February 1, 2007

The Wake of Nightmares

you cling because
I, like you, only sooner
than you, will go down
the path of vanished alphabets
the roadlessness
to the other side of the darkness
your arms
like the shoes left behind,
like the adjectives in the halting speech
of old men,
which once could call up the lost nouns.

Galway Kinnell turns 80 today and tonight will be in New York City, reading to a room of admirers, friends, and onlookers while the city life outside dwarfs that hour, shrinks that room, swallows the electrified and brittled words of the reading. While the event unfolds, the old man before the microphone is dying before the eyes of the audience, working through another combination of his words put together to give a taste of a way of seeing, sensing, and making sense.

Still, beyond, scattered throughout the boroughs children will be working at sleep: caught on the threshold of rest and restlessness, awake in the dimness full of anxious fear, deep in lovely dream, or simply swamped by the blackness of oblivion. While they sleep the whole city, and everywhere, shifts to the interminable (like language itself?) "cadence of vanishing." With each word he recites tonight and with each hand he shakes in the afterwards of a ceremonial night, certainly, a child will also wake for briefest instant, see the dark room that is their immediate world, sense the certainties or shudder with the perceived enormity beyond, then lapse once more.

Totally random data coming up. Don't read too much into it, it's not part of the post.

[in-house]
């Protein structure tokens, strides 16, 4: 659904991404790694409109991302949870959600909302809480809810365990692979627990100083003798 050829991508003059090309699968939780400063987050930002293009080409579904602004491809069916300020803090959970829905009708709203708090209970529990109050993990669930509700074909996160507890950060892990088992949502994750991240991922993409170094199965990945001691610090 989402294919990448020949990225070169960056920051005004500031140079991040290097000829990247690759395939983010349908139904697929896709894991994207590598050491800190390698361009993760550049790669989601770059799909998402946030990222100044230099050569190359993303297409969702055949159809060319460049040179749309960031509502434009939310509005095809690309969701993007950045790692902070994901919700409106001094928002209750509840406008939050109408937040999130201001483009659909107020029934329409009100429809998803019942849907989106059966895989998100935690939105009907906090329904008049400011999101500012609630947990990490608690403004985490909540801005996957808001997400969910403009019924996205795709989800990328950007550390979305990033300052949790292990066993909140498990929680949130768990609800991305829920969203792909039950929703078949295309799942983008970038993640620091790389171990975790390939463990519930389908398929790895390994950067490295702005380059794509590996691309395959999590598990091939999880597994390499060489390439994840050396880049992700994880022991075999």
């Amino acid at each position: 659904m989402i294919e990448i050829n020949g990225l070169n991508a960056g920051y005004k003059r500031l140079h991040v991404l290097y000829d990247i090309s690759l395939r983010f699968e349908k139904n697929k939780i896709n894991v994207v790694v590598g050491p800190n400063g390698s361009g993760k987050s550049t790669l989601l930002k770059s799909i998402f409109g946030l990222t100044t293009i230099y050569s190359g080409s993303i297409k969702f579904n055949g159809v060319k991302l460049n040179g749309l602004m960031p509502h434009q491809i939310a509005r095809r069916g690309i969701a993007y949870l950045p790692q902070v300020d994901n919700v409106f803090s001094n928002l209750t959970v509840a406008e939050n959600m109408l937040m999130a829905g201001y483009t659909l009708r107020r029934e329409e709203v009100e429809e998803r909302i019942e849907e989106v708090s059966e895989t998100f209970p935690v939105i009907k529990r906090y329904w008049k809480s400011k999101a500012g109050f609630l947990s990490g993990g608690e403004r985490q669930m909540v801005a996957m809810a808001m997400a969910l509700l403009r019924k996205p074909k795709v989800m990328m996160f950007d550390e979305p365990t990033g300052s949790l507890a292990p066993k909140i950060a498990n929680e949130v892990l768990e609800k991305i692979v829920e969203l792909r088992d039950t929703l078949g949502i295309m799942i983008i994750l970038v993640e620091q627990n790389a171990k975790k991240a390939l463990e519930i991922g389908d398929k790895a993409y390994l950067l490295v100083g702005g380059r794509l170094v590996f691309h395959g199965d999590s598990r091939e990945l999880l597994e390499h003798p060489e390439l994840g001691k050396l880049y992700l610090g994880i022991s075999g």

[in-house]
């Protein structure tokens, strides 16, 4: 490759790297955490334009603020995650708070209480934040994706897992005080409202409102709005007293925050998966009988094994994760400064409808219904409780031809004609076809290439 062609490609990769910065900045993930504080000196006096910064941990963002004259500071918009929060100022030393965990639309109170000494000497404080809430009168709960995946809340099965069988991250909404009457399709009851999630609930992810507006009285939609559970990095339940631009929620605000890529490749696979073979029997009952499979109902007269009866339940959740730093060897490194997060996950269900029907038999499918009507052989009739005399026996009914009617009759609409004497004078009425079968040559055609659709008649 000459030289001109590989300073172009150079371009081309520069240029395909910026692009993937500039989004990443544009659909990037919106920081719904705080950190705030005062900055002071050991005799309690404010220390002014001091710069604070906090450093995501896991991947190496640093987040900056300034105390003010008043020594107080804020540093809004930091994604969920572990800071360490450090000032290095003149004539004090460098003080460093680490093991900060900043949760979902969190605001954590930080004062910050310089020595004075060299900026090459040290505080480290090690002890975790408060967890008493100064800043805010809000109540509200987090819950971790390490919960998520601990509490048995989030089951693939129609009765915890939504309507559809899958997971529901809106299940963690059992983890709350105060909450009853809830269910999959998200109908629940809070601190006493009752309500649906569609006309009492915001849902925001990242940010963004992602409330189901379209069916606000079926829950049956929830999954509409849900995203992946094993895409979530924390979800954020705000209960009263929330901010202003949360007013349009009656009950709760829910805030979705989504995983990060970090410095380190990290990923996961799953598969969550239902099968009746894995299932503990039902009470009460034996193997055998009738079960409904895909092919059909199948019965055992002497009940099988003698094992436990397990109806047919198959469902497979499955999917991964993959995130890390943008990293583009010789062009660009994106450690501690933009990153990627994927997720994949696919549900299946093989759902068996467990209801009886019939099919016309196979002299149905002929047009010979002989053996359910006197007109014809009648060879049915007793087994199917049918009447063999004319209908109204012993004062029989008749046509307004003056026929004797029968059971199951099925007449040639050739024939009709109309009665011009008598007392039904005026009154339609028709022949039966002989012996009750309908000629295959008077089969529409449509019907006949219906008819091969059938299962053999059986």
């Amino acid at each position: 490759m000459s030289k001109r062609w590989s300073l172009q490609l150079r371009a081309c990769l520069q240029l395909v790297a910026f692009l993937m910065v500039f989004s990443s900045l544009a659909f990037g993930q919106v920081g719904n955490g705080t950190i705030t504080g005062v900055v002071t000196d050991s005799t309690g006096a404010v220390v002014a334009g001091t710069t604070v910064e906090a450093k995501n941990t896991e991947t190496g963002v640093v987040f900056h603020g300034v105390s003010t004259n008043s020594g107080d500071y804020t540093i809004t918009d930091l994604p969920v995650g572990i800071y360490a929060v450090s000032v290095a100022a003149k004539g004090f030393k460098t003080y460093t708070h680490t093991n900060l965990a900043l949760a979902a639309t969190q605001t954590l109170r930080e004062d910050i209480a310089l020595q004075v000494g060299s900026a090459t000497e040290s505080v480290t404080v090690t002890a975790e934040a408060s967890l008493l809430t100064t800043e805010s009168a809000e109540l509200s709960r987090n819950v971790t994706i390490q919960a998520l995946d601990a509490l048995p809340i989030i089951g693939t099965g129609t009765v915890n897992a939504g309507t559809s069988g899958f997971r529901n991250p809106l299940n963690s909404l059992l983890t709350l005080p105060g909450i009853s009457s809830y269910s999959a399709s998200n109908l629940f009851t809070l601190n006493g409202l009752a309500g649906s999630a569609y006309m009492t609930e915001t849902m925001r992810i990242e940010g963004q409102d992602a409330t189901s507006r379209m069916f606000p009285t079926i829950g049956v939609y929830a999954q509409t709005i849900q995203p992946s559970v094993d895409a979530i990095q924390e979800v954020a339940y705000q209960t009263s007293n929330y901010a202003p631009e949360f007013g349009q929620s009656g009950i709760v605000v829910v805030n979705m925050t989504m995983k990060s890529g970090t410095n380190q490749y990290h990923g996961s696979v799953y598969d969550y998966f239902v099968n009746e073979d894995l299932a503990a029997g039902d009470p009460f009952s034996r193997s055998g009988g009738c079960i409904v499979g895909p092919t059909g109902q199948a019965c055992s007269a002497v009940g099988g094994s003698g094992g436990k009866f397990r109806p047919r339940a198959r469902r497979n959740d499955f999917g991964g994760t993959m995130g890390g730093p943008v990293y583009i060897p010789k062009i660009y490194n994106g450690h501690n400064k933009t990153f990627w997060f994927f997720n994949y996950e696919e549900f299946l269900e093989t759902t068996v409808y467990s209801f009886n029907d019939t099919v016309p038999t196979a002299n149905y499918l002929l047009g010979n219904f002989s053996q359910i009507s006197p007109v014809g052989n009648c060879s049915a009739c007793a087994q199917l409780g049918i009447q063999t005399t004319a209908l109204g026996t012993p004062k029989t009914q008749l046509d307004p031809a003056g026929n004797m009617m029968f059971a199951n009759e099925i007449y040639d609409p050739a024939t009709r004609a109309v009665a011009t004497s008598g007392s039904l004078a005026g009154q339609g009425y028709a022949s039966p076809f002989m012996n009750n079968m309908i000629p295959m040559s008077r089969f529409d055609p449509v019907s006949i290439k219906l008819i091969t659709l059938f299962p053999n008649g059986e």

Kinnell's most famous book of poetry is surely "The Book of Nightmares." It is a long, bracing fable for the child of such thresholds, each "Little Sleep's-Head Sprouting Hair in the Moonlight." It teaches the only true lesson to the loved child: despite the inevitable sense of being orphaned in the world, a voice will call, spectral, voicing a fatherly presence that is, despite the content, all that is necessary: that the wages / of dying is love.

It is the voice that whispers, unheard at the time, promises of what will be shared, if properly felt, that rarest truth. Learn, it insists, and moreover instills through performance and showing, the false hope of one day this will only be memory. "Learn to reach deeper / into the sorrows," it says and shows, reminding itself all the while. Theirs is the inevitable truth that binds the voice, nearing knowing and calming itself so as to teach the child in the crib, there on the cusp:
Listen, Kinnell,
dumped alive
and dying into the old sway bed,
a layer of crushed feathers all that there is
between you
and the long shaft of darkness shaped as you,
let go.

Even this haunted room
all its materials photographed with tragedy,
even the tiny crucifix drifting face down at the center of the earth,
even these feathers freed from their wings forever
are afraid.